Most nights, Octavius heard Jedediah's voice long before he caught sight of the man. Jedediah talked constantly, and generally didn't appear to be listening to half of what he said. Night after night for fifty years Octavius had listened to a prattling cowboy driving his fellow citizens on to a variety of activities; urging them to continue work on the perpetually half-finished railroad, cajoling them into games of chance down at the saloon, or just singing, off-tune and unconcerned, long rambling songs about horses and cattle and vast empty plains, with the occasional song about young women drowning mixed in for variety.
In the past, the sound of Jedediah's aimless babble had irritated Octavius, and had only strengthened his conviction that the drawling buffoons in the neighboring display were crying out for the order and discipline of Roman rule. Lately, though, the chatter had begun to grow familiar, and more often than not, was addressed to Octavius himself rather than the world at large.
Tonight, before Octavius had even fully gained his bearings upon waking up, Jedediah's voice had echoed out into the vast room. "Hey, 'Tavius! You hyper-organized spear-pushers awake over there?"
"Of course we are," Octavius called back, affronted. His men had been awake less than a minute and were already forming into ranks out in the forum. Octavius took some time to confer with his lieutenants, giving them instructions for the night's work; it took far more directed effort to keep his people occupied these days. He felt a bit guilty when he found himself thinking back fondly on the rivalry with their neighbors, but it had certainly provided a clear purpose for any given evening. Without the standard fallback activities of drilling for defense against an attack, or planning ever more elaborate attacks of their own, Octavius needed to find new outlets for his soldiers' energies. Perhaps he should consult with Larry and see if there were any delicate jobs around the museum that could use the immaculate touch of Roman craftsmanship...
Octavius heard the thin scrabbling sound coming from behind him just in time to turn and see Jedediah heaving himself up over the edge. He sensed several of his lieutenants tensing as the outsider approached, and heard the scraping of numerous boots as the ranks of soldiers picked up the cue from their seniors.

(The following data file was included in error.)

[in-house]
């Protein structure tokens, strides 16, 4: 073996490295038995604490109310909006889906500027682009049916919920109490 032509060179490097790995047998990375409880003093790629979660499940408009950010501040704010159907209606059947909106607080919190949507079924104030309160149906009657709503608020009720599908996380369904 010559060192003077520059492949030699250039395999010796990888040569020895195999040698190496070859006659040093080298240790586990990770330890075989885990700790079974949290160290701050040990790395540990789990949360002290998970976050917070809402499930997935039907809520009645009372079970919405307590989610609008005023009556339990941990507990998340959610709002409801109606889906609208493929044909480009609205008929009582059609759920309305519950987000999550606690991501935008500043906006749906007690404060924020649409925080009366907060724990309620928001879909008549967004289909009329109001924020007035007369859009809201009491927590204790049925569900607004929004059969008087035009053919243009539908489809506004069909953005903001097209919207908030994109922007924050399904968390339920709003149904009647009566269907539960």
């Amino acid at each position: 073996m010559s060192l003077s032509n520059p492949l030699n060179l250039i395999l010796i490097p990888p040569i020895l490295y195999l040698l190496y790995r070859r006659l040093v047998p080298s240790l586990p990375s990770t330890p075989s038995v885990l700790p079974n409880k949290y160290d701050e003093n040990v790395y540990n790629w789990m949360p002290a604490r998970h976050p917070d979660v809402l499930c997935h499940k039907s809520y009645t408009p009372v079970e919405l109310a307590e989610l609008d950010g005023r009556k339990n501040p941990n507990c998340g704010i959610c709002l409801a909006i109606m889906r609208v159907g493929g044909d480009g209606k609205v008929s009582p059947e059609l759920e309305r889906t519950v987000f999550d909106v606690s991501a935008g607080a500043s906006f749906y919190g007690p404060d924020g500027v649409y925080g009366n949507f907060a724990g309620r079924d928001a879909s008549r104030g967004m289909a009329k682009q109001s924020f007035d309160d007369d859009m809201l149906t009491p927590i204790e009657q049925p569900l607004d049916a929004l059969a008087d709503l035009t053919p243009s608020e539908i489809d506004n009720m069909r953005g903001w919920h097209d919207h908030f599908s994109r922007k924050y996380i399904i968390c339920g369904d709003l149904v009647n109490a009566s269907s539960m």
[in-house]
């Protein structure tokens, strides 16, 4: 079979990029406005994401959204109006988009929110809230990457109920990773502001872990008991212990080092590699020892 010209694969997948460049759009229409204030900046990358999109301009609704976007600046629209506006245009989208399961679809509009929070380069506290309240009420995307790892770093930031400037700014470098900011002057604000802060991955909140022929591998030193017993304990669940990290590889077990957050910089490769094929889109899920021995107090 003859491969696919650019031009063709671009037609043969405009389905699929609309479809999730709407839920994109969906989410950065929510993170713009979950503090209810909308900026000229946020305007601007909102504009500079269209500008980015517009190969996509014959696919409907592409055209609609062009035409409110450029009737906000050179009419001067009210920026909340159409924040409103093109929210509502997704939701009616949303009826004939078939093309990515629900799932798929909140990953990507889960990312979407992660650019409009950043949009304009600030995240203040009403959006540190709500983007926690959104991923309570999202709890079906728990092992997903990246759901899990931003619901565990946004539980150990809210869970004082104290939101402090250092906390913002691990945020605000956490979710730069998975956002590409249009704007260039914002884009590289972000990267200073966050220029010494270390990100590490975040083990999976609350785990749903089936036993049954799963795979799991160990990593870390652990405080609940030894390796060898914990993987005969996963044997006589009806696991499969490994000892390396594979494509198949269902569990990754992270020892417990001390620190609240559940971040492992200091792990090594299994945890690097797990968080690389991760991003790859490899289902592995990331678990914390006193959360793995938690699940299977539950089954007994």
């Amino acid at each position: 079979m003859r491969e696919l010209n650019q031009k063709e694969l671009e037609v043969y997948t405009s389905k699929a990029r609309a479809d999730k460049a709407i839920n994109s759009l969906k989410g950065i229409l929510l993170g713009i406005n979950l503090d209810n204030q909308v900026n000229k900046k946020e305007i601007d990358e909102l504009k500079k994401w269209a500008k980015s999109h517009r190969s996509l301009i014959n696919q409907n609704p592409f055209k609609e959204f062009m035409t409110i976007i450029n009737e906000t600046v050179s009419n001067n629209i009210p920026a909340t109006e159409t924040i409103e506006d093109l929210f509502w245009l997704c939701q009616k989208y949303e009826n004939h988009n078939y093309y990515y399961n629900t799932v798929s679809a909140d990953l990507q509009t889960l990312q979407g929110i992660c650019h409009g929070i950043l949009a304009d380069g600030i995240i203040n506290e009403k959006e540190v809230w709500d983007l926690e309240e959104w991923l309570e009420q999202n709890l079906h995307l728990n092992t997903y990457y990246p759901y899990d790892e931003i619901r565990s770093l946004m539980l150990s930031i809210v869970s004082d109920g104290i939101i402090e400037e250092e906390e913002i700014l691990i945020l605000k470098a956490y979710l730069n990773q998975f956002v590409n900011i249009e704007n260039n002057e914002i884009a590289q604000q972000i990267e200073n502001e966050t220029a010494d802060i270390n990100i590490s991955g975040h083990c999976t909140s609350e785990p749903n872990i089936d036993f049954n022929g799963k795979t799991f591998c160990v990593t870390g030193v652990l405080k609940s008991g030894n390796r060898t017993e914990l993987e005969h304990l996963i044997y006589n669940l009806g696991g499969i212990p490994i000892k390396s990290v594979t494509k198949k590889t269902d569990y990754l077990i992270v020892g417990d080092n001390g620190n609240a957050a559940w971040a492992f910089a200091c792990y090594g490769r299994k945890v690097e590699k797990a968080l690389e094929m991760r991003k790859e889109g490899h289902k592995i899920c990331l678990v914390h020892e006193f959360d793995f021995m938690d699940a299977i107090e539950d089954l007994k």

"Hold," Octavius said in his best I'm the general, I know what's going on here tone. The tension didn't evaporate entirely, but it certainly eased. Being in charge was pretty great sometimes.
Jedediah appeared not to have noticed the posturing. Octavius knew better by now than to fall for this feigned unawareness, but his men didn't, and they bristled as Jedediah strode up and clapped Octavius on the back. "Hey, buddy," he said, smiling around at the circle, "Hey, guys, how's the standing in lines and holding spears? Better than last night?"
"Excuse me for just one moment," Octavius stepped in before anyone could reply with words or weapons, both equally likely responses at this juncture. Simply because he was growing used to Jedediah's odd manner didn't mean anyone else was quite prepared to handle such blatant mockery after fifty years of hostility. "Jedediah," Octavius said quietly, drawing the chuckling cowboy aside, "I've asked you not to bait the men. They all know we're not to fight anymore, but you must understand how it rankles to have you come onto our land and poke fun at our way of life."
"Right, right. Sorry," Jedediah said, sounding genuinely penitent. Octavius looked at him suspiciously, but the man appeared to be sincere. "What? I get it! I remember when you came through town with me and the miners got all shifty. It's hard for people to adjust. Plus, we haven't actually got any mines, so they don't have a whole lot to keep them busy apart from, you know, hating you guys."
Octavius grimaced; the memory of his most recent visit to Jedediah's territory, even with the ipso facto armistice effected by their friendship, was hardly a pleasant one. The miners' response had been the least of it; they'd stopped at the trading post so Jedediah could take care of some vital business Octavius had not understood in the least, and the sight of the stockades had unnerved him terribly. At the time he'd tried to hide his reaction from Jedediah, but something must have showed on his face at the recollection.
Jedediah stepped closer and said, voice low, "Hey, did I ever say I was sorry about that whole throwing-you-in-the-stockade deal?"
"No," Octavius said, doing his best to sound unconcerned. "And you have no reason to apologize; a leader must protect his people from threat of invasion. I'd have done the same to you had you been unwise enough to venture into my territory."
Jedediah looked around the forum, intrigued. "You guys have stockades?"
"Er, no. I suppose I would have had you thrown to the lions."
"Lions!" Few people would sound that excited at the prospect of being eaten alive by a large, blood-thirsty feline. "You guys have lions?"
"Well," Octavius was forced to admit, "Lion. She's not particularly mean either. And she doesn't actually like to chase people. She's much happier to sit and have her ears scratched. It's rather embarrassing, really."